aspergers

Asperger’s and Girls

girls

Asperger’s and Girls is a book with nine chapters from different autism experts, some of whom are autistic themselves, about various aspects of Asperger’s as it relates to females.  It was published in 2006 and I’m sure was groundbreaking at the time, as we are still seeing the need for education about the incidence and experience of females with Asperger’s today.

The first few chapters deal with the issue of under-diagnosis of Asperger’s in females and discuss the need for programming and services designed specifically for this population.  Tony Attwood, a clinical psychologist from Australia and prominent author and speaker about autism, starts off the book by talking about the ways that females can present differently from males.  I appreciate him speaking out about this so much; in fact, it was at a conference where he spoke about autism in females that I first suspected I was autistic.  He is followed by Catherine Faherty talking about starting a women’s group in her area and by Sheila Wagner talking about the needs of girls in the educational system.

Chapter Four is about fitting in and having friends, as well as bullying, primarily during the teenage years.  While there is a lot of good information about typical peer structures, the focus is exclusively on how a girl can adapt to fit in with typical peers, rather than accepting herself as she is and finding friends who can accept her as well.

There is a chapter on puberty that has some good information and advice to parents and educators on how to help girls prepare for that time in their life, as well as a chapter about the transition from high school to adulthood which stresses the needs for parents to guide without being overprotective.

By far my favorite chapter is the one on dating, relationships, and marriage.  Written by Jennifer McIlwee Myers, who has Asperger’s, it promotes being comfortable with yourself and looking for a partner who will accept you for who you are.  As she puts it,

You don’t find your one true love by being fake; you find him by living your life and being the best version of you that you can achieve.  A girl or woman with AS isn’t going to find her best life by trying to be neurotypical, but rather by striving to the the best darn Aspie she is able to be.

This is one of the longer chapters in the book and is full of great advice and encouragement.

Chapter Eight is the story of an autistic woman detailing her experiences with motherhood.  She has a total of four children, two of whom are autistic.  Her story is one of gradual discovery and understanding as she learns to support and advocate for her children.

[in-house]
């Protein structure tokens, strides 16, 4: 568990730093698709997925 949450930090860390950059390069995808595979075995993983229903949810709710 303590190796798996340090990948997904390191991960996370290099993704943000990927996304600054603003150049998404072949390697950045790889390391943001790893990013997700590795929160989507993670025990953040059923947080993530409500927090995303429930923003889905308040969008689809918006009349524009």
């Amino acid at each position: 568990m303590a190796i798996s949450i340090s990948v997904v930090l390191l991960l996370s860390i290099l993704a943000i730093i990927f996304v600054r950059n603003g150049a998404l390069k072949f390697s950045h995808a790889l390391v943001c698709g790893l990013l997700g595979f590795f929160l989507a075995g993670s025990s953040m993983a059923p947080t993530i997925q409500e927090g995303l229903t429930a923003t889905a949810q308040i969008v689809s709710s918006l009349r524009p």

The book ends somewhat abruptly with a short chapter by Temple Grandin talking about her choice to focus on her career and not pursue any sort of dating or romantic relationships.  She explains that this is because of the way she is wired and that other people may wish for different things in their lives, but says she is happy and fulfilled by her solitary life.

All in all, this was a good read with some valuable information about Asperger’s in girls and women.  I would definitely recommend it.

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On Autism Acceptance

Even though I have been “aware” of autism since 2004, when my son was diagnosed, and even though I myself was diagnosed with Asperger’s in 2012, the idea of autism acceptance is still fairly new to me.

I have spent my whole life feeling like there was something wrong with me and wishing I could be fixed somehow so that I could fit in with other people without so much difficulty.  I have desperately wanted to understand all the little (and big) things that most people seem to just know without thinking about it.  And once I had learned some of those things – through extensive reading and close observation – I still struggled with applying them to my own life.

After I was diagnosed with Asperger’s, I spent time educating my boss on what it meant and advocating for things that would allow me to be more successful in doing my job while maintaining my sanity at the same time.  (Thankfully, she has been extremely understanding and accommodating.)

But underneath it all, even with all the awareness and advocacy, there is still a part of me that is always self-conscious and sometimes even ashamed of who I am.

So now I am learning what it means to accept myself for who I am and how to teach my son to do the same.  It’s a slow process but I am thankful for the many people I am meeting on Twitter and through blogs and websites to learn from.

Hopefully I will look back on this post someday and say that was the old me and that the new me is proud of who she is.